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Macintosh TV: It Slices, It Dices

Is Macintosh TV the wave of the future for the next generation of Macintosh-using couch potatoes? Or is it merely a special edition gimmick that will run afoul of societal customs? That’s what Apple intends to find out.

Macintosh TV combines a IIvx-class Macintosh with a color television monitor. The Macintosh details include a 32 MHz 68030 (no word on the speed of the data bus, the albatross slung around the neck of the IIvx) with 5 MB of RAM, a SuperDrive, and a 160 MB hard disk. The hard disk is no doubt standard, but Apple limited RAM expandability to 8 MB, which is pure idiocy in today’s world where 8 MB is rapidly becoming a realistic minimum configuration. I suspect that the 5 MB comes in the form of 4 MB soldered on and a 1 MB SIMM in a single slot, but I can’t imagine why Apple would prevent you from putting an 8 MB or 16 MB SIMM in that slot. It’s also unclear which motherboard model Apple used – only the original PowerBooks were limited to 8 MB of RAM, but none used 32 MHz processors.

Like the Performas, Macintosh TV comes with various pieces of bundled software, including ClarisWorks 2.0 (perfect for many students), the American Heritage Electronic Dictionary, Mavis Beacon Teaches Typing, HomeWork Templates, and the Performa Click Art Collection. Bundled CD-ROMs include Grolier’s Multimedia Encyclopedia, World Atlas, Space Shuttle, Wonders of the World (Volume I), Time Almanac 1993, and the Kodak Photo CD Sampler.

The television is a 14" color Sony Trinitron display capable of displaying 8-bit color (256 colors) with a .26 mm dot pitch (that’s good). Although the system has 512K VRAM, there’s no telling if you could add more. More interestingly, Macintosh TV includes a built-in cable tuner. Interaction between the television and the computer is limited to frame grabbing, channel surfing, password-protection of TV mode, and closed captions, although many of these features I’d have to see to fully understand. The frame grabbing feature will prove incredibly popular, I suspect, and I’m sure we’ll soon see 640 x 480 startup screens from every imaginable television show and movie. Do keep in mind that you may violate copyright law by grabbing such a screen shot and distributing it, even for free.

Apple didn’t stop with the Macintosh and the TV, but added a standard AppleCD 300i internal double-speed CD-ROM drive. The CD-ROM drive plays normal audio CDs and CD-ROMs, and is compatible with Kodak’s PhotoCD format disks.

Normal TV and computer features abound, so you can attach all sorts of Macintosh peripherals, as well as TV peripherals like a VCR, camcorder, laserdisc player, or video game unit. A single infrared remote controls both the TV functions and the CD player, and I bet that someone at MacHack next year will hack it to control the Mac as well.

If Macintosh TV sounds like an experiment, that’s because it is. Apple only sells Macintosh TV in the U.S. (a chorus of groans arises from international readers – I know) and only via selected consumer retail stores, higher education dealers, and the Apple Catalog. The price isn’t bad at $2,079 (and that’s the ApplePrice, which means that you probably won’t find significant discounts from it), and there is only the one configuration.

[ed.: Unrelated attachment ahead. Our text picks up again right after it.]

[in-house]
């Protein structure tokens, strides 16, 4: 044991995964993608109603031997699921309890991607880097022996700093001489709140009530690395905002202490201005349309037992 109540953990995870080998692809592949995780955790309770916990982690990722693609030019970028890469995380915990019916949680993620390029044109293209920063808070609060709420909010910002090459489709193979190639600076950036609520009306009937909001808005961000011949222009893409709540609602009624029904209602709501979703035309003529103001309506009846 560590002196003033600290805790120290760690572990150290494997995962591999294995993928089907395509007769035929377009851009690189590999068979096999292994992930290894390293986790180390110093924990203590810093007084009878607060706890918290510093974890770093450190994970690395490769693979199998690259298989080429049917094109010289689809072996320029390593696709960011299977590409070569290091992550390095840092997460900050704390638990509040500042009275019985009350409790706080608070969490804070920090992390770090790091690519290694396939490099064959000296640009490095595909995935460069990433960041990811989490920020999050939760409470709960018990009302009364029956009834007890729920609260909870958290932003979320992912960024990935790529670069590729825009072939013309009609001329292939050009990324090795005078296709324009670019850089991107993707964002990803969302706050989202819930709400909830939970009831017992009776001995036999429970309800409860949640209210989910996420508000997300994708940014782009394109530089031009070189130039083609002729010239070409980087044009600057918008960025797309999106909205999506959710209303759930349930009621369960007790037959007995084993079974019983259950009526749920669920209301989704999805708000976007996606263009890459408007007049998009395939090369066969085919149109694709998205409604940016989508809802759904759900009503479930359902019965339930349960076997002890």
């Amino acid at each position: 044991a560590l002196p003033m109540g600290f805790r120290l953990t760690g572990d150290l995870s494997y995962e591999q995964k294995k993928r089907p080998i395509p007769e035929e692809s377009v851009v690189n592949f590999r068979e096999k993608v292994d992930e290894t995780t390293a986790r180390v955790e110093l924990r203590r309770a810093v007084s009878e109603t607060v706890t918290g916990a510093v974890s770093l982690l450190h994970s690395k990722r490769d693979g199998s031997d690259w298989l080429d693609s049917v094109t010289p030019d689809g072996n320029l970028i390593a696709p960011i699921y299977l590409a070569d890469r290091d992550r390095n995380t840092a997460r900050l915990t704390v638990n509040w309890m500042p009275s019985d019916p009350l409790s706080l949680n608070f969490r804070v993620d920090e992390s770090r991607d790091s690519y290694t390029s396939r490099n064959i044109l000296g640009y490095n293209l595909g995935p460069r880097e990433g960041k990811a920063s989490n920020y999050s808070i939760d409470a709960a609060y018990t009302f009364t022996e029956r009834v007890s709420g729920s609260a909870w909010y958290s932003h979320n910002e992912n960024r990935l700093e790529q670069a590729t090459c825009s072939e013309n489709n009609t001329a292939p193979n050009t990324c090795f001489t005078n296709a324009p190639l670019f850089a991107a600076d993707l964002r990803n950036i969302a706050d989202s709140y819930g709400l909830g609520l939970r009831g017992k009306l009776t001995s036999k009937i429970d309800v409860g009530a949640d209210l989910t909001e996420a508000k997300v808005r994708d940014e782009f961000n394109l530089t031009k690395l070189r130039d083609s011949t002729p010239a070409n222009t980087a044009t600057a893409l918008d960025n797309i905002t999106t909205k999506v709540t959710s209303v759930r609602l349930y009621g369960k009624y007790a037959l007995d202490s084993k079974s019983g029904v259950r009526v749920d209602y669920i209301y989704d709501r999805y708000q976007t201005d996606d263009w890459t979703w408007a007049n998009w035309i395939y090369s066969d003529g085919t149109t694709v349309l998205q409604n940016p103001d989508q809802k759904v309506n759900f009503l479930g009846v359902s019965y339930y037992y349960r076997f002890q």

If I were in college, I’d be drooling over Macintosh TV, although I still think I would have preferred a Duo over a desktop Mac of any sort. Nonetheless, the college market is perfect for such a machine. Many college students don’t yet have TVs, Macs, or CD players, and with the addition of some decent speakers (a slightly strange omission), you’ve got a fabulous dorm room system (minus a radio, unfortunately). Dorm rooms, generally being smaller than the average broom closet, won’t suffer from what I see as the major problem such a Mac will face – placement. It sounds silly, but how many of you watch TV from the same location as you work on your Mac? I’m willing to bet the percentage is low – my mother always told me to move back from the TV when I was a kid (apparently The Mother’s Manual knew about VLF and ELF radiation long ago) but you can’t read a computer screen from six feet away. Most normal furniture that holds TVs isn’t designed to function as a desk (the ergonomic implications of people using TV stands as desk are painful to consider), and frankly, 14" is a bit small for a TV these days. There’s also a question of whether or not many people think of TVs and computers as being related – TVs encourage passivity whereas computers require interaction. Interactive TV has generally flopped – will the same societal viewpoints hurt Macintosh TV?

Finally, although it seems to make sense to combine these electronic gadgets, similar attempts at combining fax machines, scanners, printers, and copiers have generally failed miserably. Macintosh TV could run afoul of the same problem – why buy a Macintosh TV when you already have a TV or a Macintosh? Because it’s cool, that’s why!

So no, I don’t think that Macintosh TV will put the Mac into every living room. I do think it that will be perfect for a high school or college student who doesn’t already have a computer, television, or CD player. Putting it all into a single case was intelligent as well, since the people for whom Macintosh TV makes sense move frequently, and it’s a pain to deal with gobs of different components and cables.

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